Asia Pacific Property Investments Rebound

Asia Pacific Property Investments Rebound 35% In Q3

ASIA PACIFIC – Property investment volume across the region rose 35 percent during the third quarter compared to Q2 2020, revealing green shoots of recovery as institutional investors resumed their acquisitions after holding back during 1H 2020 due to the COVID-19 pandemic, reported Mingtiandi on Tuesday (3 November).

According to a research by property consultancy JLL, although real estate investment during the quarter under review was 19 percent lower on an annual basis, deal-making activity quickened its pace across several major markets as property investors made use of their capital with more confidence compared to the 2 prior quarters.

“The first major signs of a resumption of investment activity emerged in the third quarter, with investment volumes showing meaningful improvement in China (down 10 percent YOY), South Korea (down 2 percent) and Japan (down 18 percent),” said Stuart Crow, CEO for Asia Pacific capital markets at JLL.

“While uncertainty will remain for the foreseeable future, we believe that low transactional activity has bottomed out, and our optimism for the fourth quarter continues to grow.” However, real estate investment activity in Hong Kong (down 27 percent) and Australia (down 45 percent) remained sluggish.

By property segment, Asia Pacific’s industrial market led the pack, with deals volume spiralling by 76 percent on an annual basis thanks to robust demand for warehouses and data centres.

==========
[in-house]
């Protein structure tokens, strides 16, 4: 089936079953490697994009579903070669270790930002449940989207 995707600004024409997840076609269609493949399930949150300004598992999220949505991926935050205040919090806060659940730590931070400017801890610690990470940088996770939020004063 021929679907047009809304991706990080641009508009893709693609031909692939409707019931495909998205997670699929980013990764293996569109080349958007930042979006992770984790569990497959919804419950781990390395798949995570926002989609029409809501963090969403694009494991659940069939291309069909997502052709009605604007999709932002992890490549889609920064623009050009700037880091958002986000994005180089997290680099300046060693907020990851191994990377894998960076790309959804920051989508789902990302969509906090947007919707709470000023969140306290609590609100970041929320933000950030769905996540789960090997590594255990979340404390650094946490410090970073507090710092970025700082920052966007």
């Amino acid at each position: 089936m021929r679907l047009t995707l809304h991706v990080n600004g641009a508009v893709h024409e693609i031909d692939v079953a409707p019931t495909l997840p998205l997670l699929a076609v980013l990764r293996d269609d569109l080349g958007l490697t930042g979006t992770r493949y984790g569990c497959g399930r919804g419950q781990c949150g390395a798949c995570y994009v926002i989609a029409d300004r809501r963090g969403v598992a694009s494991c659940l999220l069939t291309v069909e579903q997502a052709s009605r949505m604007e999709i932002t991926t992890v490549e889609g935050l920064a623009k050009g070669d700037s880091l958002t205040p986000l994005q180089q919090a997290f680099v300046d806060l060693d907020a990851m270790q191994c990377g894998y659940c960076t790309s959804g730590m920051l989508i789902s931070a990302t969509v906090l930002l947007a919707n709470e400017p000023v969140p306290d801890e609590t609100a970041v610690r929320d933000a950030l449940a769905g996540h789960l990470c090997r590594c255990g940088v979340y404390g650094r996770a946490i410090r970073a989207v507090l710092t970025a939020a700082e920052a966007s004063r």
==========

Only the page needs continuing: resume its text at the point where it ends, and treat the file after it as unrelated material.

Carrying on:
While transactions in the office sector fell by 35 percent year-on-year, it still fared better than the retail and hotel markets, where deals plunged by 51 percent and 87 percent respectively.

Another factor that boosted acquisitions in the region is the lower financing costs, which edged 50 to 100 basis points in the year-to-date.

So far this year, JLL analysts named Tokyo and Seoul as the leading cities in the globe for property investments.

Still, Singapore stands out as a sanctuary for corporate activity, with the authorities slashing sales to commercial sites to prevent an oversupply situation, while Chinese tech giants are establishing regional hubs in the city-state as its gateway to the rest of Southeast Asia.

These 2 factors are expected to propel office rents in Singapore by 30 percent from 2022 until 2024, although rental rates are forecasted to slide by as much as 7 percent in 2021, noted JLL.

“We’re confident that the fourth quarter will present a broader range of opportunities across the region, particularly in classes like multifamily and rebounding markets like Singapore,” added JLL’s regional head for capital markets research Regina Lim.

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